Mon, Jun 20, 2011 - Page 11 News List

INTERVIEW: Financial sector impact of IFRS

The government’s decision to phase in International Financial Reporting Standards (IFRS) has worried banks, life insurers and land developers, who believe that the change could weaken asset quality, capital adequacy and share prices. However, the switch to the new accounting rules is intended to make financial disclosure more transparent and accountable and is part of Taiwan’s ongoing effort to link up with the world. Andrew Fuh, head of Ernst & Young Taiwan Global Financial Service, discussed his views on the issue during an interview with ‘Taipei Times’ staff reporter Crystal Hsu on Friday

Andrew Fuh, head of Ernst & Young Taiwan Global Financial Service, talks to the Taipei Times on Friday.

Photo: George Tsorng, Taipei Times

Taipei Times (TT): What are the main differences between the current accounting rules and IFRS to be phased in next year?

Andrew Fuh (傅文芳): The biggest difference lies in the way assets and liabilities are valued. Under current rules, the book value of a house bought 30 years ago remains unchanged despite value changes because the assets are recorded at historical cost. Such accounting practice is simpler, more stable and easier to perform, but does not reflect current fair value at all. It summarizes past transactions instead.

By contrast, IFRS requires companies to value their assets and liabilities based on their fair value or market price. Not only so, companies must also keep updating their values as market conditions change.

Over the years, many investors, shareholders and analysts have complained that the information disclosed in a company’s income statement is outdated, rendering the financial results worthless as references. Mark-to-market accounting allows them to better track the company’s financial performance and net worth. It also requires more disclosure.

TT: Which sectors will be affected most by the adoption of IFRS and how?

Fuh: IFRS will have the biggest impact on the financial institutions because most of their assets are sensitive to mark-to--market valuations. The market price of securities, bonds and other financial assets vary daily and they will have to make adjustments accordingly.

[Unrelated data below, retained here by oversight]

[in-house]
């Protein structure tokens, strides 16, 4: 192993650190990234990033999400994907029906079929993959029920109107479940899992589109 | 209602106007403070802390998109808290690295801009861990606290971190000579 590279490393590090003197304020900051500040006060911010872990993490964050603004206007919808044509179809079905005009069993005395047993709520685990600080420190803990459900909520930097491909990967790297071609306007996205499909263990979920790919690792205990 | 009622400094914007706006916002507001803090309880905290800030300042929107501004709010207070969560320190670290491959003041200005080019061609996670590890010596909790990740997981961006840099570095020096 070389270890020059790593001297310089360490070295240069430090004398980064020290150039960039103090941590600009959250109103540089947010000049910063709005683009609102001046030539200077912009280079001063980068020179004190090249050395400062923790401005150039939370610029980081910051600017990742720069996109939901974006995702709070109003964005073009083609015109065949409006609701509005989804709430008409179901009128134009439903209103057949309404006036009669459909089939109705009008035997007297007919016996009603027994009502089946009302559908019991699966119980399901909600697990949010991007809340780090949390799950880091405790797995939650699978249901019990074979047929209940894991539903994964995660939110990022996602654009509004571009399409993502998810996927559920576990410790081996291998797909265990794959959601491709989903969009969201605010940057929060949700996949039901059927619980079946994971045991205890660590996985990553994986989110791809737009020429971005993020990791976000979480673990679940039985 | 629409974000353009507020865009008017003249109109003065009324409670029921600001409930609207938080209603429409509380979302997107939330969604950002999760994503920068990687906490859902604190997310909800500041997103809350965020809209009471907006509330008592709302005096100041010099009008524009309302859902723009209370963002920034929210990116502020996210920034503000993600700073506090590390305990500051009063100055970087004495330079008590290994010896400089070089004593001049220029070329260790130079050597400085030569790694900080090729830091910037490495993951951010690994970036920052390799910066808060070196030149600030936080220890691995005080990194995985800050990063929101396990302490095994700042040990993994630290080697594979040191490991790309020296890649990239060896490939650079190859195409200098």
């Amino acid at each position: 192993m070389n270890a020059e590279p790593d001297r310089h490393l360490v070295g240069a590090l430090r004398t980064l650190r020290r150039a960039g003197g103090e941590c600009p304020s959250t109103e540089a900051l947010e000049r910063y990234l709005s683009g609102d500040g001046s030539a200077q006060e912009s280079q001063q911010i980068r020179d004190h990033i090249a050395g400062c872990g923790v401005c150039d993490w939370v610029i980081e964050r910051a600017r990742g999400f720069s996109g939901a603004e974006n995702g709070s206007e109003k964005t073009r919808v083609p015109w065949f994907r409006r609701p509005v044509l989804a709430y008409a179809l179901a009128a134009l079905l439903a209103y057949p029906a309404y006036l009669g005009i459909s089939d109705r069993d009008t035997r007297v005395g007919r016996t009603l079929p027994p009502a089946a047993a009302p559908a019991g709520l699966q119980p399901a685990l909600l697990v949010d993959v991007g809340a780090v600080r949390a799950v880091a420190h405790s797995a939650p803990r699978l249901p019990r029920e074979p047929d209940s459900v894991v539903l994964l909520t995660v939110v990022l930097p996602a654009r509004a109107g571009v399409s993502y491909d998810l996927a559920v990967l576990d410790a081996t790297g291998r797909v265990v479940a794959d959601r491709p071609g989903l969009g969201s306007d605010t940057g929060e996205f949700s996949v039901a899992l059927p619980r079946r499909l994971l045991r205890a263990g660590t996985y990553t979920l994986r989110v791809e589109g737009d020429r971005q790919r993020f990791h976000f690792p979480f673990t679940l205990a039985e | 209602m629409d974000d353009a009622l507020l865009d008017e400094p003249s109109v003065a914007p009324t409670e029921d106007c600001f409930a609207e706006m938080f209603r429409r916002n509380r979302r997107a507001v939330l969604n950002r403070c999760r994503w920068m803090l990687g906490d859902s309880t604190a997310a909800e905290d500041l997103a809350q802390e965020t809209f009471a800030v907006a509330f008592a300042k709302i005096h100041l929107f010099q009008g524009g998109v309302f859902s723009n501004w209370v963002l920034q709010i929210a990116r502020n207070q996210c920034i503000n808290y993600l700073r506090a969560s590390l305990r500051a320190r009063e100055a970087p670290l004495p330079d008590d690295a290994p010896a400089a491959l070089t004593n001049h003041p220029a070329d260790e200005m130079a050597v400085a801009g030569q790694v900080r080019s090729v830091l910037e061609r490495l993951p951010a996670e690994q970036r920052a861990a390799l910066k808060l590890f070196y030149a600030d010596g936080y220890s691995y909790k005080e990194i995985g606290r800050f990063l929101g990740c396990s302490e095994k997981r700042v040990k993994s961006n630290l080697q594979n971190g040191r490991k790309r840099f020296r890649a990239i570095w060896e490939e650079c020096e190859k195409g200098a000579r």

Other service providers and manufacturers will be less affected because the market value of their assets such as equipment is relatively stable. They do not have to disclose value changes so frequently as financial firms under IFRS requirement.

TT: The upcoming IFRS conversion has raised life insurance firms’ hackles as seen by their strong urge to record real estate investments based on market prices. How do you account for that?

Fuh: The life insurance companies have pressed hard for the use of market price to value their holdings in real estate properties in the hope the premium from value gains on real estate investments would more than offset the negative impact caused by IFRS adjustments on their balance sheet.

On Thursday, the Financial Supervisory Commission [FSC] approved the use of market worth in measuring their real estate properties as long as they produce regular rentals. The move, however, will not make the insurers’ income statements look better because the FSC requires them to record the premium as policy reserves to cover negative interest spread accumulated over the years. The premium, if categorized as equity, could have been used to distribute dividends.

That requirement is the equivalent of asking shareholders to put their money in the pockets of -policyholders. The shareholders are surely not going to like that.

TT: The banking sector has voiced grave concerns about falling capital over IFRS. Is the risk real?

Fuh: Pension funds account for a big chunk of employee benefit expenses, especially for banks and life insurance firms since they retain a large staff to deliver services and sell financial products.

Existing accounting rules do not require immediate recognition by banks of expenses in their income statement. Now they only record the expense upon payment.

Upon adopting IFRS, however, they will have to recognize all expenses for retired staffers and employees in force, a change that will significantly weaken their net worth and share prices. Investors could avoid buying their shares, and they may have to inject fresh capital to make up for losses.

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